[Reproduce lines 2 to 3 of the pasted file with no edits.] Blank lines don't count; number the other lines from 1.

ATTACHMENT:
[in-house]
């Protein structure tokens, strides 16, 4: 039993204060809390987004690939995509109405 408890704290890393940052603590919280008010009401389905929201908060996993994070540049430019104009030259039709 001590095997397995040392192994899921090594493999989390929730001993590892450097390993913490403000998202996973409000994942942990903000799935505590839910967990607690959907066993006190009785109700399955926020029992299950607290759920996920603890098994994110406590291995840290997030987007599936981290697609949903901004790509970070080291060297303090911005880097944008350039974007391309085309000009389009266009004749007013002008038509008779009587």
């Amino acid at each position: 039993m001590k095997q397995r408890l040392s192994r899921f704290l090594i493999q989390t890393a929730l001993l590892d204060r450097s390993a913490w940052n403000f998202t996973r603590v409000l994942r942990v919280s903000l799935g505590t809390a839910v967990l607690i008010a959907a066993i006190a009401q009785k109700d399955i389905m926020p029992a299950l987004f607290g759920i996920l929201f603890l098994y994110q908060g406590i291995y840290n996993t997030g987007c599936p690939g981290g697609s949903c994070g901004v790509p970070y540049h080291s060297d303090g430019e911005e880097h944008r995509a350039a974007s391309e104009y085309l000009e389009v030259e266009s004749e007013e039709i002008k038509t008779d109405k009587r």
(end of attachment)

């Protein structure tokens, strides 16, 4: 039993204060809390987004690939995509109405 408890704290890393940052603590919280008010009401389905929201908060996993994070540049430019104009030259039709 001590095997397995040392192994899921090594493999989390929730001993590892450097390993913490403000998202996973409000994942942990903000799935505590839910967990607690959907066993006190009785109700399955926020029992299950607290759920996920603890098994994110406590291995840290997030987007599936981290697609949903901004790509970070080291060297303090911005880097944008350039974007391309085309000009389009266009004749007013002008038509008779009587």
């Amino acid at each position: 039993m001590k095997q397995r408890l040392s192994r899921f704290l090594i493999q989390t890393a929730l001993l590892d204060r450097s390993a913490w940052n403000f998202t996973r603590v409000l994942r942990v919280s903000l799935g505590t809390a839910v967990l607690i008010a959907a066993i006190a009401q009785k109700d399955i389905m926020p029992a299950l987004f607290g759920i996920l929201f603890l098994y994110q908060g406590i291995y840290n996993t997030g987007c599936p690939g981290g697609s949903c994070g901004v790509p970070y540049h080291s060297d303090g430019e911005e880097h944008r995509a350039a974007s391309e104009y085309l000009e389009v030259e266009s004749e007013e039709i002008k038509t008779d109405k009587r």